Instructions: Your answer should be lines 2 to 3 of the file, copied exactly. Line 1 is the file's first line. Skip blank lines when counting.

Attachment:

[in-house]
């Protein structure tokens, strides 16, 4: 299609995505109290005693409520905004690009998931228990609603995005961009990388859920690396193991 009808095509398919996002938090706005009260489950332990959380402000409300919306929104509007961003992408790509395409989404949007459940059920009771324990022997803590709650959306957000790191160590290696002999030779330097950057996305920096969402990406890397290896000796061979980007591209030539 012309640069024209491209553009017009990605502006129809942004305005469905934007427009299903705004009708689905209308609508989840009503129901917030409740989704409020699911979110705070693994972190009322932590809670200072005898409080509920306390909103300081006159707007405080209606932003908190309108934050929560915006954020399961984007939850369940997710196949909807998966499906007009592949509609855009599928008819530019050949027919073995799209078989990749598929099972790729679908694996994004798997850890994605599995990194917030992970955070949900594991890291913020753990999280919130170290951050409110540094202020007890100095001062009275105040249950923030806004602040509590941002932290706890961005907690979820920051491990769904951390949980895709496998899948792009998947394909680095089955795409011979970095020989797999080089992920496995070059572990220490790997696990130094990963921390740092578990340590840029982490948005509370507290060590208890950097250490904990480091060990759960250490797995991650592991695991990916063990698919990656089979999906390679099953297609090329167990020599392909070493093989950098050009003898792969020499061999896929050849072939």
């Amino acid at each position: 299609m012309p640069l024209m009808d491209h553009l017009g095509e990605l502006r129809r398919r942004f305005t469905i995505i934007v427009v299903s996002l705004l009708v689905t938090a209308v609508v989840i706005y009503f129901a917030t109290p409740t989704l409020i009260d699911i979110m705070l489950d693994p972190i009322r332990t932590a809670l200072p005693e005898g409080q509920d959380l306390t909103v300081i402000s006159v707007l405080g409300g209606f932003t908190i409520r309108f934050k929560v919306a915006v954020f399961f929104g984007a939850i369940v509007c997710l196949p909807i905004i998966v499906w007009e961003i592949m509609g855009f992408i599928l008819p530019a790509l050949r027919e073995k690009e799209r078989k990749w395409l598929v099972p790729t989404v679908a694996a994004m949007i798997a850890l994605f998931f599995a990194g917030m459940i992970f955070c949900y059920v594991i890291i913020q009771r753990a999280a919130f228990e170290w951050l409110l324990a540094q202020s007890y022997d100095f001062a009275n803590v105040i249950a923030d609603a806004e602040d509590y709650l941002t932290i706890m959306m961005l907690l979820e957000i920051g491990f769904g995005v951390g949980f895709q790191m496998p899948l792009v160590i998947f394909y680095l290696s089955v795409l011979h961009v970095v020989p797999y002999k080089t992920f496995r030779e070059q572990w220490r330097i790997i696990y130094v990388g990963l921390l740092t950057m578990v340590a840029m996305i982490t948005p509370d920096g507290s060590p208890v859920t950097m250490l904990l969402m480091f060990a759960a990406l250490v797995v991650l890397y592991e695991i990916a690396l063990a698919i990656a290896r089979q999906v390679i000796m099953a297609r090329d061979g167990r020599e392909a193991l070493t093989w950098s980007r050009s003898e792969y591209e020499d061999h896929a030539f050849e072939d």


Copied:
């Protein structure tokens, strides 16, 4: 299609995505109290005693409520905004690009998931228990609603995005961009990388859920690396193991 009808095509398919996002938090706005009260489950332990959380402000409300919306929104509007961003992408790509395409989404949007459940059920009771324990022997803590709650959306957000790191160590290696002999030779330097950057996305920096969402990406890397290896000796061979980007591209030539 012309640069024209491209553009017009990605502006129809942004305005469905934007427009299903705004009708689905209308609508989840009503129901917030409740989704409020699911979110705070693994972190009322932590809670200072005898409080509920306390909103300081006159707007405080209606932003908190309108934050929560915006954020399961984007939850369940997710196949909807998966499906007009592949509609855009599928008819530019050949027919073995799209078989990749598929099972790729679908694996994004798997850890994605599995990194917030992970955070949900594991890291913020753990999280919130170290951050409110540094202020007890100095001062009275105040249950923030806004602040509590941002932290706890961005907690979820920051491990769904951390949980895709496998899948792009998947394909680095089955795409011979970095020989797999080089992920496995070059572990220490790997696990130094990963921390740092578990340590840029982490948005509370507290060590208890950097250490904990480091060990759960250490797995991650592991695991990916063990698919990656089979999906390679099953297609090329167990020599392909070493093989950098050009003898792969020499061999896929050849072939």
């Amino acid at each position: 299609m012309p640069l024209m009808d491209h553009l017009g095509e990605l502006r129809r398919r942004f305005t469905i995505i934007v427009v299903s996002l705004l009708v689905t938090a209308v609508v989840i706005y009503f129901a917030t109290p409740t989704l409020i009260d699911i979110m705070l489950d693994p972190i009322r332990t932590a809670l200072p005693e005898g409080q509920d959380l306390t909103v300081i402000s006159v707007l405080g409300g209606f932003t908190i409520r309108f934050k929560v919306a915006v954020f399961f929104g984007a939850i369940v509007c997710l196949p909807i905004i998966v499906w007009e961003i592949m509609g855009f992408i599928l008819p530019a790509l050949r027919e073995k690009e799209r078989k990749w395409l598929v099972p790729t989404v679908a694996a994004m949007i798997a850890l994605f998931f599995a990194g917030m459940i992970f955070c949900y059920v594991i890291i913020q009771r753990a999280a919130f228990e170290w951050l409110l324990a540094q202020s007890y022997d100095f001062a009275n803590v105040i249950a923030d609603a806004e602040d509590y709650l941002t932290i706890m959306m961005l907690l979820e957000i920051g491990f769904g995005v951390g949980f895709q790191m496998p899948l792009v160590i998947f394909y680095l290696s089955v795409l011979h961009v970095v020989p797999y002999k080089t992920f496995r030779e070059q572990w220490r330097i790997i696990y130094v990388g990963l921390l740092t950057m578990v340590a840029m996305i982490t948005p509370d920096g507290s060590p208890v859920t950097m250490l904990l969402m480091f060990a759960a990406l250490v797995v991650l890397y592991e695991i990916a690396l063990a698919i990656a290896r089979q999906v390679i000796m099953a297609r090329d061979g167990r020599e392909a193991l070493t093989w950098s980007r050009s003898e792969y591209e020499d061999h896929a030539f050849e072939d």